It’s been a while since I’ve written. I took the summer off – well, sort of. We did school work all summer long, but at a more relaxed pace.
But it’s the beginning of a new year, and I’m starting it with enthusiasm, good intentions and a hope that we will get more done this year than last.
August is like Mondays. I love Mondays! Each Monday it’s like you are given a clean slate for accomplishing things. It doesn’t matter how much or little was done last week, it’s Monday and it all starts at 0 again.
A new school year is like that. New resolutions. New ideas. New homeschool friends. And new books.
Update on the kids:
Jojo is still doing traditional homeschooling, or at least traditional “relaxed” homeschooling, which isn’t traditional, I guess. Are you confused? She isn’t under any outside obligations or authority at least.
She decides some things. Other things, like what books she reads, she has some say-so, but the book has to meet with my approval. I tried the let her pick her own books, but she refused to read anything but fluff, and not even good fluff. Right now she’s reading the Sherlock Holmes compendium.
A few weeks ago, she and I both came to the conclusion that she needs some outside help. I’ve looked into the local community college, and she can actually take courses despite being only 16. Math seemed like a good start for her. I’m really good at math, but the explanations I come up with just don’t seem to sink in with her. Having someone other than Mom teach her is a good thing.
Speaking of which, it’s the second year that our homeschool group’s co-op is up and running. I’m excited about it. For years and years I tried (half-heartedly, I admit) to get a weekly cooperative learning group together. It’s a bunch of families where different parents teach different things to kids that aren’t theirs. I think it’s really important for kids to have someone else teaching them every now and then.
Last year, I taught drama the first semester and hands-on history the second. I’m switching gears here by hoping to teach yoga this semester. Then I won’t have any excuse not to do yoga at least once a week.
Now for Meme. I can’t remember if I said anything, but our plan from the get-go last year was to have her stay in eighth grade for 2 years. She was a bit behind on a few subjects, and pushing her to do more work than she is capable of would be more than frustrating. It could damage her desire to learn.
She worked all summer, mostly on Study Island. Study Island is a 3rd party service that K12 uses to help kids fill in the gaps for different subject areas by teaching them mini-lessons and having them practice with games. I love it. It allows the student to sort through different grade levels to find the bits and pieces that may be missing from their learning and practice them.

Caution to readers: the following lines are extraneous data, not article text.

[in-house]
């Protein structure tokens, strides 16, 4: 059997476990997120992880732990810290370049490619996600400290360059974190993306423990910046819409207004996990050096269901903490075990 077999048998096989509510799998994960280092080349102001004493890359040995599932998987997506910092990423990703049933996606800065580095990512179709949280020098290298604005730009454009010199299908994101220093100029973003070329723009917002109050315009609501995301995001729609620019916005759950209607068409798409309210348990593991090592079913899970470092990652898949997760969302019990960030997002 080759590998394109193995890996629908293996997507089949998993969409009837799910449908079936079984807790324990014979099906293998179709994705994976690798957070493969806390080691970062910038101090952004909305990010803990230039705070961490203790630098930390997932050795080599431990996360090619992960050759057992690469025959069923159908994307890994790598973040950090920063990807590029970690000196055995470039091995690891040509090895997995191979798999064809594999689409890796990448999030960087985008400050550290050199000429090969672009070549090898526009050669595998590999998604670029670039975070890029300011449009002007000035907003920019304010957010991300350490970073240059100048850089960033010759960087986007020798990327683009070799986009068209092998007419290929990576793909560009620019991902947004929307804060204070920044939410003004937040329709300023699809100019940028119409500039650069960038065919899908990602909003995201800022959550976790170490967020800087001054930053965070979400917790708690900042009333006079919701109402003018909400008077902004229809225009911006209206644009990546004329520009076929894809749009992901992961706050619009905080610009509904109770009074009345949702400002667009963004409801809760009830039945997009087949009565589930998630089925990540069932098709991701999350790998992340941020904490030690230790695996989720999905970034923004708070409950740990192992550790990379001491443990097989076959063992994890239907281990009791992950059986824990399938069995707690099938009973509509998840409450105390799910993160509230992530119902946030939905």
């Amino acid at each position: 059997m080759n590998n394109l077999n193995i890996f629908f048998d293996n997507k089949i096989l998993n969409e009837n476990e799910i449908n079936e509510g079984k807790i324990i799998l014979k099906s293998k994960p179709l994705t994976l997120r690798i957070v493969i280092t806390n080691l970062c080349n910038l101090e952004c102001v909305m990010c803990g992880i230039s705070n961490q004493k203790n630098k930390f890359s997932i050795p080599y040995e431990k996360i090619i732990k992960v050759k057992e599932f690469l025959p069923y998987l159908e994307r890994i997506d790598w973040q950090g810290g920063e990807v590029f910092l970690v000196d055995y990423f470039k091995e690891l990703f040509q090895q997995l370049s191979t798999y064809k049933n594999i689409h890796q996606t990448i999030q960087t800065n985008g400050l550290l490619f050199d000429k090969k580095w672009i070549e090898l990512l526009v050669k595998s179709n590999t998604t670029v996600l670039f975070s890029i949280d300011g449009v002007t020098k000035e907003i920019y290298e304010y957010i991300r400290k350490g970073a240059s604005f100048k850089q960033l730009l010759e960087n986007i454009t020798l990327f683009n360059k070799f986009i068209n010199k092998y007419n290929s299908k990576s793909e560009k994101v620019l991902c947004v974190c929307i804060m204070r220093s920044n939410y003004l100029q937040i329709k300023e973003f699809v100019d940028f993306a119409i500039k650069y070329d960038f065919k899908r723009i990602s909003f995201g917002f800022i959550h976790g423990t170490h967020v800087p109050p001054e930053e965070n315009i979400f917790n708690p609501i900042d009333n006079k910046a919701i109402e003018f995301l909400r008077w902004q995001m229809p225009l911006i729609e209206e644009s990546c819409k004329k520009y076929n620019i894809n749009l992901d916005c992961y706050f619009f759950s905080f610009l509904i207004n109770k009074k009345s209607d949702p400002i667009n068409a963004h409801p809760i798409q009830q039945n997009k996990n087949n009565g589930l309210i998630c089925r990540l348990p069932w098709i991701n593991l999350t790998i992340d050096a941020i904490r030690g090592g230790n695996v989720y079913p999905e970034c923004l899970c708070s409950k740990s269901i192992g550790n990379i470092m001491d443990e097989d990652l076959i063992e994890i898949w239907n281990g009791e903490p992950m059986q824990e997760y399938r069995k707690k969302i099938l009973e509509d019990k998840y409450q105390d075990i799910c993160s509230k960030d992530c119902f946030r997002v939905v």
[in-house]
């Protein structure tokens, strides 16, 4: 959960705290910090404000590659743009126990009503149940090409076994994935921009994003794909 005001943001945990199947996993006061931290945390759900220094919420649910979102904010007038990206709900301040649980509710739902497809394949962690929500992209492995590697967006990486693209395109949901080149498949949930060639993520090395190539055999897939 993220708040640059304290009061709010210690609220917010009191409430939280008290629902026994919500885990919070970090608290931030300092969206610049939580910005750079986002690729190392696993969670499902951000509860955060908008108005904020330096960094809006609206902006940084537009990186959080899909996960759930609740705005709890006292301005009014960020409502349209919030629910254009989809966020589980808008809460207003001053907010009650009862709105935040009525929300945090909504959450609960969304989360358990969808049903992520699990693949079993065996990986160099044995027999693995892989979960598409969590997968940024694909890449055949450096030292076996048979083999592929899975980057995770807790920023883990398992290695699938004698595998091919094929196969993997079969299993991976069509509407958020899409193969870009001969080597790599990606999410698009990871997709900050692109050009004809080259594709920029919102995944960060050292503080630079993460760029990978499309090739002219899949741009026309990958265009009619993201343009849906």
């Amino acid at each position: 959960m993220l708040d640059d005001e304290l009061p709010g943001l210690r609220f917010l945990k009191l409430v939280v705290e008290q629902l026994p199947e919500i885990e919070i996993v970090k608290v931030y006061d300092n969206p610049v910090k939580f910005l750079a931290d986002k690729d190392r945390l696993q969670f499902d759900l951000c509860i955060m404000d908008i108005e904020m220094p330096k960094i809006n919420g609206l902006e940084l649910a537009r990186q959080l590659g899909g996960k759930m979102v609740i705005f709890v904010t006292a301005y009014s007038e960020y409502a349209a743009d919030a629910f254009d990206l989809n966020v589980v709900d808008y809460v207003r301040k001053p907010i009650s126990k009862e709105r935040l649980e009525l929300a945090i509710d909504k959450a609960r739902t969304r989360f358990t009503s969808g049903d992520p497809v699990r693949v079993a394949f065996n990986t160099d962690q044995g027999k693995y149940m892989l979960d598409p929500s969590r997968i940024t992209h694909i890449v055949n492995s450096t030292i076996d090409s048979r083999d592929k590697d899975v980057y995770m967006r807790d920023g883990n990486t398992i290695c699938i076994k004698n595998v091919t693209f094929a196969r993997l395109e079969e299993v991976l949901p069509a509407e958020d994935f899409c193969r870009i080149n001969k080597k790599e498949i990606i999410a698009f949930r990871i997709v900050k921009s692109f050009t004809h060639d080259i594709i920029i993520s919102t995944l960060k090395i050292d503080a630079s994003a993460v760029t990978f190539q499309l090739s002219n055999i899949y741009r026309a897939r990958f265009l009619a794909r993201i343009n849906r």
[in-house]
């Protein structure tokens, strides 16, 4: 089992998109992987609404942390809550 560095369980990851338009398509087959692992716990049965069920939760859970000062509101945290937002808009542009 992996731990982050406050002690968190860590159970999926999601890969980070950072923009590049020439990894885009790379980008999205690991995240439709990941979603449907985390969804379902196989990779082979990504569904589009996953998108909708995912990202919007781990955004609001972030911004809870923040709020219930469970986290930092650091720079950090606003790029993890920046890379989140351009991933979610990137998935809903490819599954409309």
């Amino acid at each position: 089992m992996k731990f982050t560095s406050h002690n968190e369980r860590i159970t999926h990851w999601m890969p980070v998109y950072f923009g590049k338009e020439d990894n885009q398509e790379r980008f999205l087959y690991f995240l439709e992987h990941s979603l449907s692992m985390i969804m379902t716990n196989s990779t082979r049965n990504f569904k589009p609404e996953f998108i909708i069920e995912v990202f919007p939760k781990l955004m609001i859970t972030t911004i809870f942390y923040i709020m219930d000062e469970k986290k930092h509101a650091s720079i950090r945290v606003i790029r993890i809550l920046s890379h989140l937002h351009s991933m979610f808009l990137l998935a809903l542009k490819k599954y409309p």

I’m more comfortable with her math skills than I’ve ever been. She doesn’t like math, but, other than myself, I don’t know many people who do. For a long while, she stubbornly refused to learn even basic math concepts, like the multiplication tables. It was not for lack of assignments. At one point (during a fit of frustration on my part), she was doing 10 pages, front and back, of math facts. She still did not retain them.
Our goal this year is to finish the eighth grade, obviously, and be prepared for high school. I’m hoping the high school K12 issues will be worked out. It’s a good program, but it can go very wrong if they let it.
Meme took the leap test at the end of this year, and we will practice that sucker all year long. Last year, in language arts and history, she did awesome. Not so well in math and science. At least the test pointed out specific areas that she’s weak in so that we can build up those skills.
Bobo is doing fine. Like with Meme, we went in to the second grade with the intent of taking two years to finish it – at least two years at the longest. He wasn’t behind per se. His birthday falls in September, which would in general make him the youngest kid of his class. So instead of being immature for his grade level, we started kindergarten work when he was 5 about to turn 6 rather than 4 about to turn 5.So he never did first grade.
Again with all the state rigmarole, he was placed in second grade instead of first. If it had been this year, it would have been fixed. But being K12’s first year in Louisiana, it wasn’t allowed. Last year, we took our time, going in to each lesson with the idea that we wouldn’t come out until it was learned. In language arts, that hasn’t been hard. He still isn’t reading fluently, but most boys that I know from my years of homeschooling didn’t read fluently until they were eight.
He is, however, reading well enough that he can read what I’m googling for. Internet shopping for his birthday gifts can now only take place at night. When you think you’re going to surprise them . . .
Here’s to a new school year!! May it be full of diligence, industriousness, good learning and good friends!